‘WANT TO KNOW A SECRET’, by Sue Moorcroft is a story I enjoyed from beginning to end. Why am I reading ‘Chic Lit’ when my usual treat would be the adventurous tales of Wilbur Smith or the thrills of Chris Ryan or Lee Child? Simple really – I wanted to know how it was done. I’m writing a romance and having all the ‘How To …’ books in the world isn’t as good as getting right in there amongst a well written, well told story. If you want to know how something is done, then what could be better than checking an example of the best. No question mark – that one was rhetorical. Apart from being a respected author, Sue Moorcroft is also a competition judge, writing tutor and columnist for Writers’ Forum.
Lest I forget, the graphic I’ve used is one of my drawings from 1986, but the caption below it is a line from the book I’ve just read. I found the story so engrossing, because from the outset the characters were realistic. The opening paragraphs introduce Diane as she is informed by two policemen that her husband has been involved in a crash – a helicopter crash. Diane’s emotions are sent into a spin because as she sits in her modest little house out in the country she can’t imagine Gareth (her domineering husband) having anything to do with helicopters.
When it’s confirmed that it’s her husband in A & E and she goes to visit him, Diane’s world is turned upside down as she starts to discover things about her husband’s life that make the helicopter crash seem insignifcant by comparison. She finds out that Gareth was indeed in a helicopter crash and just along the corridor in the hospital is the seriously injured female pilot of the machine.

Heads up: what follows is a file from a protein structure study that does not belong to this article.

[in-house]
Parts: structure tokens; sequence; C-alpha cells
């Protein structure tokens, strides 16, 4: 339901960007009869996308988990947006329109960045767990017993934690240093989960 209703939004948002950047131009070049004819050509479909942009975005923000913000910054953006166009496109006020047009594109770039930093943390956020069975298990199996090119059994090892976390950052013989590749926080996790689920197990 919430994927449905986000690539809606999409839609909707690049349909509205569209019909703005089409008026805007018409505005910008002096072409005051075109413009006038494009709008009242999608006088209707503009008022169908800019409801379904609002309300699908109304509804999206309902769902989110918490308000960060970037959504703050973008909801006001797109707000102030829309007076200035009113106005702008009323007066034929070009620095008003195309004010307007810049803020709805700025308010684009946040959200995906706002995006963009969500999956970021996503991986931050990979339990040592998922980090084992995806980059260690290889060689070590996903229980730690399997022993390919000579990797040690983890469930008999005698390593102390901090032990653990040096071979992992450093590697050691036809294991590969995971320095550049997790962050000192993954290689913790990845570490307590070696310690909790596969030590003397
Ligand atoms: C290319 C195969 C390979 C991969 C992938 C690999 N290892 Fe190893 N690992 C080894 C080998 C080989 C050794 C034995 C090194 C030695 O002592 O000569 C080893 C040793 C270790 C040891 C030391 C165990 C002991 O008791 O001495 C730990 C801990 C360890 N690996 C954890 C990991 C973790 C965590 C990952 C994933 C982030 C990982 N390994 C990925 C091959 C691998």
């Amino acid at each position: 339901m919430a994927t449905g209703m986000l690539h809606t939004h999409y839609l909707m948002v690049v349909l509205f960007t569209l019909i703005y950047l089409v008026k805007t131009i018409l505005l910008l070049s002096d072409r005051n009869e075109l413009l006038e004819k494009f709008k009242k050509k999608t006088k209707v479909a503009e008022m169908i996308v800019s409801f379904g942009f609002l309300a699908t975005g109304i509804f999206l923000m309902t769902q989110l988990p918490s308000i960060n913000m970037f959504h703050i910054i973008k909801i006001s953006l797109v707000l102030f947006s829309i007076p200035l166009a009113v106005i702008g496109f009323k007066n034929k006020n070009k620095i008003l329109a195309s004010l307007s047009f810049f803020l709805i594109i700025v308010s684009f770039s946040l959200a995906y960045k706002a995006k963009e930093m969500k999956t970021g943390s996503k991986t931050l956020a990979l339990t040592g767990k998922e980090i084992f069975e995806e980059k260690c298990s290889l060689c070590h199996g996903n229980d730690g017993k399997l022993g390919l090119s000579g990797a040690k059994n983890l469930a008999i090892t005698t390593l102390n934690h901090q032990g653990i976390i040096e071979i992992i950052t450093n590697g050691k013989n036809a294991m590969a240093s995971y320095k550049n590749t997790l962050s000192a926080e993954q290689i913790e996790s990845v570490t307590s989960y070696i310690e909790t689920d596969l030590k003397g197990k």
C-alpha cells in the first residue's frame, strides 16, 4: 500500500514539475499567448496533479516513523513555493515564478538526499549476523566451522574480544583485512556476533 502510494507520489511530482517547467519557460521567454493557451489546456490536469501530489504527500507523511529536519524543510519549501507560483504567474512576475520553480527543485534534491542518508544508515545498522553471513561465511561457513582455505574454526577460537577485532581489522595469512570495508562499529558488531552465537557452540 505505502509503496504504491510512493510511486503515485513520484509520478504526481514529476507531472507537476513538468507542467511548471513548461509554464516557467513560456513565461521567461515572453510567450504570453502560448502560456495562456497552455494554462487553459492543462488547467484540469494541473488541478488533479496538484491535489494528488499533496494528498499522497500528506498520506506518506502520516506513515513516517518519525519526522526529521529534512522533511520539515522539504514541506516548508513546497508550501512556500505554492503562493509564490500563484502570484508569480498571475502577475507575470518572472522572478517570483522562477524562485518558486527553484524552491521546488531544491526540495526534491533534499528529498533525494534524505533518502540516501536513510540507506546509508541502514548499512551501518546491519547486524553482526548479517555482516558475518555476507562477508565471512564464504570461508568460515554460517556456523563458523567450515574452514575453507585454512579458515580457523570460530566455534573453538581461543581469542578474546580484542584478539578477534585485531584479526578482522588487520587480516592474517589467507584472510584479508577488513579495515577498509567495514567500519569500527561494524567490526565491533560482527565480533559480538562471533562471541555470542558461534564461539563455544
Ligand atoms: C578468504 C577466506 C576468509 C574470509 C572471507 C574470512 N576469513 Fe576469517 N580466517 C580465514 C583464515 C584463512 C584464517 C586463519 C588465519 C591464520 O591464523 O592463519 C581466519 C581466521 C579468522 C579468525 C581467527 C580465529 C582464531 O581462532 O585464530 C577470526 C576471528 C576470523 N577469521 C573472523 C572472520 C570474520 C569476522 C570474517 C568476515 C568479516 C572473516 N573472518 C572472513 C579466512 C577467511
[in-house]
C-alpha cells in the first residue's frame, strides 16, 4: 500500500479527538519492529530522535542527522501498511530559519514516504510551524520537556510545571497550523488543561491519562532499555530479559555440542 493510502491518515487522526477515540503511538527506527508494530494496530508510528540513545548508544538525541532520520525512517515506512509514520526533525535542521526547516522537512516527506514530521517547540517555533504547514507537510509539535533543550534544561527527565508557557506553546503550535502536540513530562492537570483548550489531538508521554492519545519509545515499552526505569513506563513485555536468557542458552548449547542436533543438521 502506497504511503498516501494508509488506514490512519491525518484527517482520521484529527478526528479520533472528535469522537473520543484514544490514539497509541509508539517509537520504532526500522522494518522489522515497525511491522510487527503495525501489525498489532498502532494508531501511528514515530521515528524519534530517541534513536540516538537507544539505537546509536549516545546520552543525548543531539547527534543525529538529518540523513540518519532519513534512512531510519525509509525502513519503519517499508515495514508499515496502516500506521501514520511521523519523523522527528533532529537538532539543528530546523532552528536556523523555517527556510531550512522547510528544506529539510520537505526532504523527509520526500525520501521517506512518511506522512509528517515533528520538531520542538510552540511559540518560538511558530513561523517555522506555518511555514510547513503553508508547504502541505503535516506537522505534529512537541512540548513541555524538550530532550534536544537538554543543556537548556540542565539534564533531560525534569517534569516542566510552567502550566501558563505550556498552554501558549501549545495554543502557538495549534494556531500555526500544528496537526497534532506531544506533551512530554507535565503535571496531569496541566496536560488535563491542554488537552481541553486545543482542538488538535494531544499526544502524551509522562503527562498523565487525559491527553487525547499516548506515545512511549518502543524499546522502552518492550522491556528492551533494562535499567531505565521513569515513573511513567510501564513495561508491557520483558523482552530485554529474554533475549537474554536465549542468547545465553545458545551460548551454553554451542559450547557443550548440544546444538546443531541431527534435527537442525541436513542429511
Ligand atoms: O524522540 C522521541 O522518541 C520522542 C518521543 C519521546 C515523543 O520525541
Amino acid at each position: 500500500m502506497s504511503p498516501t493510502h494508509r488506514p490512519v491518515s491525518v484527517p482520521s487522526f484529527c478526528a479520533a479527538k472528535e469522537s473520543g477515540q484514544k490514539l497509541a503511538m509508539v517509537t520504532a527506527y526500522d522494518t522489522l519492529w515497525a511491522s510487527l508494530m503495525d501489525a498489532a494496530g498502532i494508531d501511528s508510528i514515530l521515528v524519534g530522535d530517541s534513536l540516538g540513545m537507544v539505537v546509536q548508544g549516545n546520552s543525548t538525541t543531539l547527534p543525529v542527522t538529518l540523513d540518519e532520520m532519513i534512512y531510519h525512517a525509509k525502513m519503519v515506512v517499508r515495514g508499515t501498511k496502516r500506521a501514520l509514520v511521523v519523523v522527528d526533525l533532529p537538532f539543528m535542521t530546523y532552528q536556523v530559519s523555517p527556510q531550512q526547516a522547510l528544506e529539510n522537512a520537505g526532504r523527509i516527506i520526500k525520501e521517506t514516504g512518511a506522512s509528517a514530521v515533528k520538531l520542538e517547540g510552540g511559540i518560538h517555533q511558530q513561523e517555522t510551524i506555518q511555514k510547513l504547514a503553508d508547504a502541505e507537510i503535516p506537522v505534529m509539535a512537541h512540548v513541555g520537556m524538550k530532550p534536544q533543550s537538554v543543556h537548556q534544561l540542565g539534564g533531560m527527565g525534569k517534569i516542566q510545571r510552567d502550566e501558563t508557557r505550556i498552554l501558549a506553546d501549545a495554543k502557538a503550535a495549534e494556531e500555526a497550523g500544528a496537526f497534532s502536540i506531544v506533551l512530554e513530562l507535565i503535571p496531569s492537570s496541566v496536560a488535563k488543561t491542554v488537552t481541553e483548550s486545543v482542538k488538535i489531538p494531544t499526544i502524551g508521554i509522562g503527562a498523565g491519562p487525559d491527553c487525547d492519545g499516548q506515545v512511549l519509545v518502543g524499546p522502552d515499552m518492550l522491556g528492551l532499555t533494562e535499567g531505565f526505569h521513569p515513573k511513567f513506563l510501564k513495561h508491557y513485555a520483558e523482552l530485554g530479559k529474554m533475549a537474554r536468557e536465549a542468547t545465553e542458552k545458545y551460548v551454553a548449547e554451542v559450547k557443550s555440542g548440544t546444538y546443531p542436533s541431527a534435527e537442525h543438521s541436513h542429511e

In the time that Diane is waiting to see her husband, who is wired up to equipment to maintain his hold on life, she is introduced to James … the husband of the pilot. It seems he knows Gareth and he also knows who Diane is … and so in a steady progression of snippets of information Diane learns many things about her husband and his life, his other life. I read this book in three days, which given the genre, is pretty damn fast for me. Apart from the entertainment value, I learned so much about style and technique from this single story, which is so well told – and yes, I know I’m repeating myself.
Thank you Sue.